Claims that I faked terrible illness insulting – Moleleki
Democratic Congress deputy leader, Monyane Moleleki, speaks about his illness and the ‘malicious’ gossip that he has been faking it to avoid standing trial for alleged corruption. He also speaks about his party’s prospects in the upcoming general election as well as his archenemy, Prime Minister Thomas Thabane.
DEMOCRATIC Congress (DC) deputy leader, Monyane Moleleki, appeared to be on his deathbed early this year when shocking images of the once chubby, afro-haired and moustached, but now heavily emaciated former Natural Resources minister appeared in the media.
Mr Moleleki (63) appeared so ill the rumour mill went into overdrive, and at some point, some of the mongers suggested he had passed away at a hospital in Bloemfontein, South Africa. However, Mr Moleleki would prove the detractors wrong time and again through brief public appearances, but was still not healthy enough to appear in the High Court where he was facing charges of allegedly corruptly facilitating the awarding of three mining licences to a Mafeteng-based firm. He is charged alongside the four directors of the company. But after the Prosecution had questioned a doctor’s note stating Mr Moleleki had tonsillor cancer and was too ill to stand trial, the presiding judge, Justice Tšeliso Monaphathi, on 7 May 2014, took the unprecedented decision to visit the former minister at his Qoatsaneng home to verify the medical report.
On his return, Justice Monaphathi, who had been accompanied to Mr Moleleki’s home by crown and defence counsel, assistant registrars, and interpreters, indicated the DC deputy leader was indeed, not feeling well, leading to postponements and more postponements of the trial.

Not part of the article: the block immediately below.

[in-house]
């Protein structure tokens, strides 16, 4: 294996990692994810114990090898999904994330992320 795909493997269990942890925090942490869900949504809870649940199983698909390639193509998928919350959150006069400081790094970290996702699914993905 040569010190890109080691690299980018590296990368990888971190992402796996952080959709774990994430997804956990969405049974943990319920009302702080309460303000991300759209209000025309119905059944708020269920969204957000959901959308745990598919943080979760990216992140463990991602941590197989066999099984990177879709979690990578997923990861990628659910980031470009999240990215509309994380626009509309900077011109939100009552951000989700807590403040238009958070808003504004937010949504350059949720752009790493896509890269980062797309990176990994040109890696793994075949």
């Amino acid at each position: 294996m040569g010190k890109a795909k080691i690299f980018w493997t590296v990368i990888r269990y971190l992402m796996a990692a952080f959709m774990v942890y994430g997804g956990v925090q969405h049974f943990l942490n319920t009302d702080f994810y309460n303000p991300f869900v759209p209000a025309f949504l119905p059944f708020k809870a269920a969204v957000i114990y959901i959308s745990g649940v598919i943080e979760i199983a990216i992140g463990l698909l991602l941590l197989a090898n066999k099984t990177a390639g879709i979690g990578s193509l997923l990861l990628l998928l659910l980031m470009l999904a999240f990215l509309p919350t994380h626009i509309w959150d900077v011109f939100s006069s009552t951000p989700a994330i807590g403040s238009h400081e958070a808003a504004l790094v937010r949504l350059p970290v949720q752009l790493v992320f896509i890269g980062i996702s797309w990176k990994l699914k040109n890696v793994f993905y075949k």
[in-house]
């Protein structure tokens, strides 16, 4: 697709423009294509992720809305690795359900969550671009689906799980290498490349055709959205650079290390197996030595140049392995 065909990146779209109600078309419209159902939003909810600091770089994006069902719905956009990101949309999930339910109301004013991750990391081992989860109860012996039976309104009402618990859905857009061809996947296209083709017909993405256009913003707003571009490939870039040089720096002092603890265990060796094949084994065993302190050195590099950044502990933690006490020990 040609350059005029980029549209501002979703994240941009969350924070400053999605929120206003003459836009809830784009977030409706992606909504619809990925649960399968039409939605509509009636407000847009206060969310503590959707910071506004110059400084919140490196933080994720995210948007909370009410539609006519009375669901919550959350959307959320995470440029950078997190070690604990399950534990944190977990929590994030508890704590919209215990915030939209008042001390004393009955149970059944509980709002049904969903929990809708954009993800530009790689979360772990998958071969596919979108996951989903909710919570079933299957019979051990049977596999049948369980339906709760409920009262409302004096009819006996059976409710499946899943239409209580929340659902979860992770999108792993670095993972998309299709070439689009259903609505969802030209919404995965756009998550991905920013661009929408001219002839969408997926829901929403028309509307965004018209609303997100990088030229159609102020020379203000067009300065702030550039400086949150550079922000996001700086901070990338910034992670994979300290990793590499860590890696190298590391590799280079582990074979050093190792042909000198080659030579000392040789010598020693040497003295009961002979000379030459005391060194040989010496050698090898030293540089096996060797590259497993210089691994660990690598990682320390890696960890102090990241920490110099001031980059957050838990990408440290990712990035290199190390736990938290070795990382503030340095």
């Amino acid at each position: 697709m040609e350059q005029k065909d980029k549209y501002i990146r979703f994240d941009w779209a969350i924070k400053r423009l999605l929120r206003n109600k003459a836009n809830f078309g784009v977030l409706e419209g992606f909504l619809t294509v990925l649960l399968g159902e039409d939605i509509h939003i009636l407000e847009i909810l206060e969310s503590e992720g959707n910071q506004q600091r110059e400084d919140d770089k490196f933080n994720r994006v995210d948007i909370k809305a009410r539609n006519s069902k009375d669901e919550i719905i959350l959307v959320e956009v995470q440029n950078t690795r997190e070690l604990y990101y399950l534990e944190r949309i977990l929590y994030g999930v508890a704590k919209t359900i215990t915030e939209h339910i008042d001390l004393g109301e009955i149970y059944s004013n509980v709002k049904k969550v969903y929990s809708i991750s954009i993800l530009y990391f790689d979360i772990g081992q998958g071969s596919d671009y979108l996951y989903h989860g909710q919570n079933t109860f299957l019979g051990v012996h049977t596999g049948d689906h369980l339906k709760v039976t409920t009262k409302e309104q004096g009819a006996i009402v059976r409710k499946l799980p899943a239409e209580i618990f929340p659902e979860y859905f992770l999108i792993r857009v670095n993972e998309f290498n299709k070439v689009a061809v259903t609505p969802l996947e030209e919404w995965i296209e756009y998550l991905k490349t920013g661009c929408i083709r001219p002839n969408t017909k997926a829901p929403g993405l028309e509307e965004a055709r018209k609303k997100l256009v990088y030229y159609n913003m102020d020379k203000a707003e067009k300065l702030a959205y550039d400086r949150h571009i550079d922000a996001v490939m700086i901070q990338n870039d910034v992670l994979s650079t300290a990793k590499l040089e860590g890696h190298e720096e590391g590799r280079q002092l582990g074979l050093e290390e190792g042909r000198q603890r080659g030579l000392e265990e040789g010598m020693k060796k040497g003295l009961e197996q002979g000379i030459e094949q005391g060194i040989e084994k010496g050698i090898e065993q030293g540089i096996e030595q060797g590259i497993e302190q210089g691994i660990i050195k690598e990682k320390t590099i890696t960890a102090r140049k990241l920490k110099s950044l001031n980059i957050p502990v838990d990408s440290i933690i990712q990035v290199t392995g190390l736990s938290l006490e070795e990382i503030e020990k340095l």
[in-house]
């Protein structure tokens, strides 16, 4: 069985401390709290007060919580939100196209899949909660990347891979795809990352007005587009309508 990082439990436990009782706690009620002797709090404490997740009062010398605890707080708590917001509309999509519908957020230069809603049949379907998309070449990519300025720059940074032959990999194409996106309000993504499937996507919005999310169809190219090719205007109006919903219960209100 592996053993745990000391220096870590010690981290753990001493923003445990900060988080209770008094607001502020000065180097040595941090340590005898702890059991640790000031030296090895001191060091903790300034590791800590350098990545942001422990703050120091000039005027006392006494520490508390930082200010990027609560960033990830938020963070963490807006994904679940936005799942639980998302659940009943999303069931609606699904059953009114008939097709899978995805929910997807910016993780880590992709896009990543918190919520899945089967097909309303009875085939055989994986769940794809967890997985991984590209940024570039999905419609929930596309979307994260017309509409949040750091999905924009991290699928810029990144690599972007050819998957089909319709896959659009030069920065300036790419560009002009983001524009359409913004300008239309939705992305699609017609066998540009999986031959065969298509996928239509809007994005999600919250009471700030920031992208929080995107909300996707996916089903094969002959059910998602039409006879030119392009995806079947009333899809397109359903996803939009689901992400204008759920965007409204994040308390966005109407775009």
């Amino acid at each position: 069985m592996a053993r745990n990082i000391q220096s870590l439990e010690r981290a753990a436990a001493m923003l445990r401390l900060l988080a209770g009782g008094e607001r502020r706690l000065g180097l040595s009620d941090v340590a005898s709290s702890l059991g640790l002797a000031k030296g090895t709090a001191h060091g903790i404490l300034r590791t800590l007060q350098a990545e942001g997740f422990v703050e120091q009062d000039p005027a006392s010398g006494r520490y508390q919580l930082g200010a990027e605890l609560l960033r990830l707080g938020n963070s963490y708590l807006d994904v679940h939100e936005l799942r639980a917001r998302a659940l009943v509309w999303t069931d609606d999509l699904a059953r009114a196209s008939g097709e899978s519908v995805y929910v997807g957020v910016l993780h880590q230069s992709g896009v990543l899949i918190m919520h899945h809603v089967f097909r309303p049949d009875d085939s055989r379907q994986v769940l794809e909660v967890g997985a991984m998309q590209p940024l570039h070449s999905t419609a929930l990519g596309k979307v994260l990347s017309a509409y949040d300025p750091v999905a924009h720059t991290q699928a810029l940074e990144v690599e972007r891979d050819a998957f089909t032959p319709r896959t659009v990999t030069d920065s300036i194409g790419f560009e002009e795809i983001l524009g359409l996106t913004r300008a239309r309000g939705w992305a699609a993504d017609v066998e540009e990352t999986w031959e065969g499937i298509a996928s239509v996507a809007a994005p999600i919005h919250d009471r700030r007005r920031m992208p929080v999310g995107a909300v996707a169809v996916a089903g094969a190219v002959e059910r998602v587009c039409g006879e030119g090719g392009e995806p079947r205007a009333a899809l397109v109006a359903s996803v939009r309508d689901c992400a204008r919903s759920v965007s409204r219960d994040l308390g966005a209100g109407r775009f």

However, when the Maseru Facilitation Declaration was signed at Lesotho Sun Hotel on Thursday, Mr Moleleki was among the party leaders who inked the agreement aimed at bringing back stability to the kingdom, following the collapse of the two-year-old coalition government led by Prime Minister (PM) Thomas Thabane. Mr Moleleki’s trademark hairdo and moustache were back as he took his place at the signing of the SADC-brokered agreement, which among others, is supposed to see Parliament being reopened on 17 October 2014; dissolved during the first week of December, and general elections held in February 2015. Mr Moleleki’s appearance sparked public debate once more, with suggestions he had been faking the illness all along to avoid standing trial.
On Friday, the Sunday Express spent one hour with the very frail Mr Moleleki at his office at Parliament, during which he spoke about his illness, the DC, the Maseru Facilitation Declaration, and of-course, his archenemy, PM Thabane.
SE: We realised when you appeared for yesterday’s signing of the Maseru Facilitation Declaration that you looked much, much better from the way you appeared earlier this year. However, your public appearance has sparked debate that you were never ill in the first place, but faking it to avoid standing trial. How do you respond to this?
Moleleki: Let me start with the faking business. It isn’t easy to fake serious illness; I can refer you to a series of specialists who are in charge of my treatment in Bloemfontein. They are all specialists in specific fields of cancer-treatment; one is an oncologist, the other is a surgeon and another one is a specialist in radiotherapy. In fact, I have undergone all three major known procedures for cancer-treatment, and all have devastating side-effects. I have suffered all the devastating chemotherapy side-effects: nausea, hair coming off but always growing back in time, fatigue you have never experienced in your life, complete confusion of taste-buds which I have not yet recovered, lack of appetite.